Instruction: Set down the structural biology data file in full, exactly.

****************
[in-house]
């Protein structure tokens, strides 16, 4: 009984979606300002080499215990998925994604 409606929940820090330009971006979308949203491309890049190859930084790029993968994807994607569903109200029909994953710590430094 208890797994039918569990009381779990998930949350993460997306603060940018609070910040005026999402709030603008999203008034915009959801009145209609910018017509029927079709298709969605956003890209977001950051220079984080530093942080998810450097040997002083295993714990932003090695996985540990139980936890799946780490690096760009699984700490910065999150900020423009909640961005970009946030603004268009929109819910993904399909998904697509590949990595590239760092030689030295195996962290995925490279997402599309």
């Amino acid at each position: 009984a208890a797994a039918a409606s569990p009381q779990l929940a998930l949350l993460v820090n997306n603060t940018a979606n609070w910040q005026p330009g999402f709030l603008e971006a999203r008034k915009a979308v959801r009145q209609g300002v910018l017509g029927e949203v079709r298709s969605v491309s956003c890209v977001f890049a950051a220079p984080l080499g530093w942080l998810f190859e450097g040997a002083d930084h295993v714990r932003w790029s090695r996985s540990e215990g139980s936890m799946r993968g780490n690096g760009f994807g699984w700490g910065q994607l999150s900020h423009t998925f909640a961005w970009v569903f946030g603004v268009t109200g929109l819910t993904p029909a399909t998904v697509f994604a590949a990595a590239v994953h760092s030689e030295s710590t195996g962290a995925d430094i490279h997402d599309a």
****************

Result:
[in-house]
């Protein structure tokens, strides 16, 4: 009984979606300002080499215990998925994604 409606929940820090330009971006979308949203491309890049190859930084790029993968994807994607569903109200029909994953710590430094 208890797994039918569990009381779990998930949350993460997306603060940018609070910040005026999402709030603008999203008034915009959801009145209609910018017509029927079709298709969605956003890209977001950051220079984080530093942080998810450097040997002083295993714990932003090695996985540990139980936890799946780490690096760009699984700490910065999150900020423009909640961005970009946030603004268009929109819910993904399909998904697509590949990595590239760092030689030295195996962290995925490279997402599309």
């Amino acid at each position: 009984a208890a797994a039918a409606s569990p009381q779990l929940a998930l949350l993460v820090n997306n603060t940018a979606n609070w910040q005026p330009g999402f709030l603008e971006a999203r008034k915009a979308v959801r009145q209609g300002v910018l017509g029927e949203v079709r298709s969605v491309s956003c890209v977001f890049a950051a220079p984080l080499g530093w942080l998810f190859e450097g040997a002083d930084h295993v714990r932003w790029s090695r996985s540990e215990g139980s936890m799946r993968g780490n690096g760009f994807g699984w700490g910065q994607l999150s900020h423009t998925f909640a961005w970009v569903f946030g603004v268009t109200g929109l819910t993904p029909a399909t998904v697509f994604a590949a990595a590239v994953h760092s030689e030295s710590t195996g962290a995925d430094i490279h997402d599309a």